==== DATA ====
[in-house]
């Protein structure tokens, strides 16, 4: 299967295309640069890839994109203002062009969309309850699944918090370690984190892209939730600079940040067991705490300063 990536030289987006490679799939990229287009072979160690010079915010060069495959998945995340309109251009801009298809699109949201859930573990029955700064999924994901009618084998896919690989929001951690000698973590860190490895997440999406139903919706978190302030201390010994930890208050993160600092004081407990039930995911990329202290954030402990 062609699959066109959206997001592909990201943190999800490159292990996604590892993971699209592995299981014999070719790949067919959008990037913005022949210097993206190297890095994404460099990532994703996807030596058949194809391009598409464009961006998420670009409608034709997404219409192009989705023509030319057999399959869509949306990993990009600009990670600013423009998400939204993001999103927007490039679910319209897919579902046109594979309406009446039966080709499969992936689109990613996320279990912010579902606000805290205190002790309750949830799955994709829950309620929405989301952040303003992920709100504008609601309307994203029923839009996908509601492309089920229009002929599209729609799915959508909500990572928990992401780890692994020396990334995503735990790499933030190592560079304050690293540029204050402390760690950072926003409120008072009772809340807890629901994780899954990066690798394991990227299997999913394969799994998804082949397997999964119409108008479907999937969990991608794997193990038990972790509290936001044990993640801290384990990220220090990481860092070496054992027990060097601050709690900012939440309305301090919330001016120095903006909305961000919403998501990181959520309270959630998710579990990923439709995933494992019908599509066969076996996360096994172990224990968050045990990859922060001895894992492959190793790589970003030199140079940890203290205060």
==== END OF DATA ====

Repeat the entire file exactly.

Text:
[in-house]
């Protein structure tokens, strides 16, 4: 299967295309640069890839994109203002062009969309309850699944918090370690984190892209939730600079940040067991705490300063 990536030289987006490679799939990229287009072979160690010079915010060069495959998945995340309109251009801009298809699109949201859930573990029955700064999924994901009618084998896919690989929001951690000698973590860190490895997440999406139903919706978190302030201390010994930890208050993160600092004081407990039930995911990329202290954030402990 062609699959066109959206997001592909990201943190999800490159292990996604590892993971699209592995299981014999070719790949067919959008990037913005022949210097993206190297890095994404460099990532994703996807030596058949194809391009598409464009961006998420670009409608034709997404219409192009989705023509030319057999399959869509949306990993990009600009990670600013423009998400939204993001999103927007490039679910319209897919579902046109594979309406009446039966080709499969992936689109990613996320279990912010579902606000805290205190002790309750949830799955994709829950309620929405989301952040303003992920709100504008609601309307994203029923839009996908509601492309089920229009002929599209729609799915959508909500990572928990992401780890692994020396990334995503735990790499933030190592560079304050690293540029204050402390760690950072926003409120008072009772809340807890629901994780899954990066690798394991990227299997999913394969799994998804082949397997999964119409108008479907999937969990991608794997193990038990972790509290936001044990993640801290384990990220220090990481860092070496054992027990060097601050709690900012939440309305301090919330001016120095903006909305961000919403998501990181959520309270959630998710579990990923439709995933494992019908599509066969076996996360096994172990224990968050045990990859922060001895894992492959190793790589970003030199140079940890203290205060």